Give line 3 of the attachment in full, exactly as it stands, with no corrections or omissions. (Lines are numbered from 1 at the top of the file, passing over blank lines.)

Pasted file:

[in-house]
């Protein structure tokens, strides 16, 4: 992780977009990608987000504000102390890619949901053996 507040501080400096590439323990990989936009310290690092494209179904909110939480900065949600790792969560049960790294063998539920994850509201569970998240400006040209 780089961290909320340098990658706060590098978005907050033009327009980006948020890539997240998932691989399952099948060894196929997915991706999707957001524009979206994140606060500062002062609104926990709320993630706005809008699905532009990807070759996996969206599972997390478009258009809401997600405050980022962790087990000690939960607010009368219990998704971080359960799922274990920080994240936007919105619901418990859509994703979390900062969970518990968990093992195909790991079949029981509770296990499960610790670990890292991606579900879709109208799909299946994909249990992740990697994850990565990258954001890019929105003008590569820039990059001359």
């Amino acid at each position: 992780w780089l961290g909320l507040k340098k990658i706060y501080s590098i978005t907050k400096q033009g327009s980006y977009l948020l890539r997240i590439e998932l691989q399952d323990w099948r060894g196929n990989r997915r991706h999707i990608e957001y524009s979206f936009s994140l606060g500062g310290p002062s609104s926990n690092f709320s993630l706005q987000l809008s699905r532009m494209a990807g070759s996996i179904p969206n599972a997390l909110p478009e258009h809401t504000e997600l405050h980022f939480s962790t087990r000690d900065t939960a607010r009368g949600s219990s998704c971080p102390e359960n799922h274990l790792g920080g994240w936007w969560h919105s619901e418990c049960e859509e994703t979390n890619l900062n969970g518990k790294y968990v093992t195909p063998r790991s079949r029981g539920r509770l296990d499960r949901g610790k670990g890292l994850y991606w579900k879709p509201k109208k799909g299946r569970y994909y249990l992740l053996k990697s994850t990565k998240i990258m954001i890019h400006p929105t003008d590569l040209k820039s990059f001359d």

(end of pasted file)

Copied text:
């Amino acid at each position: 992780w780089l961290g909320l507040k340098k990658i706060y501080s590098i978005t907050k400096q033009g327009s980006y977009l948020l890539r997240i590439e998932l691989q399952d323990w099948r060894g196929n990989r997915r991706h999707i990608e957001y524009s979206f936009s994140l606060g500062g310290p002062s609104s926990n690092f709320s993630l706005q987000l809008s699905r532009m494209a990807g070759s996996i179904p969206n599972a997390l909110p478009e258009h809401t504000e997600l405050h980022f939480s962790t087990r000690d900065t939960a607010r009368g949600s219990s998704c971080p102390e359960n799922h274990l790792g920080g994240w936007w969560h919105s619901e418990c049960e859509e994703t979390n890619l900062n969970g518990k790294y968990v093992t195909p063998r790991s079949r029981g539920r509770l296990d499960r949901g610790k670990g890292l994850y991606w579900k879709p509201k109208k799909g299946r569970y994909y249990l992740l053996k990697s994850t990565k998240i990258m954001i890019h400006p929105t003008d590569l040209k820039s990059f001359d």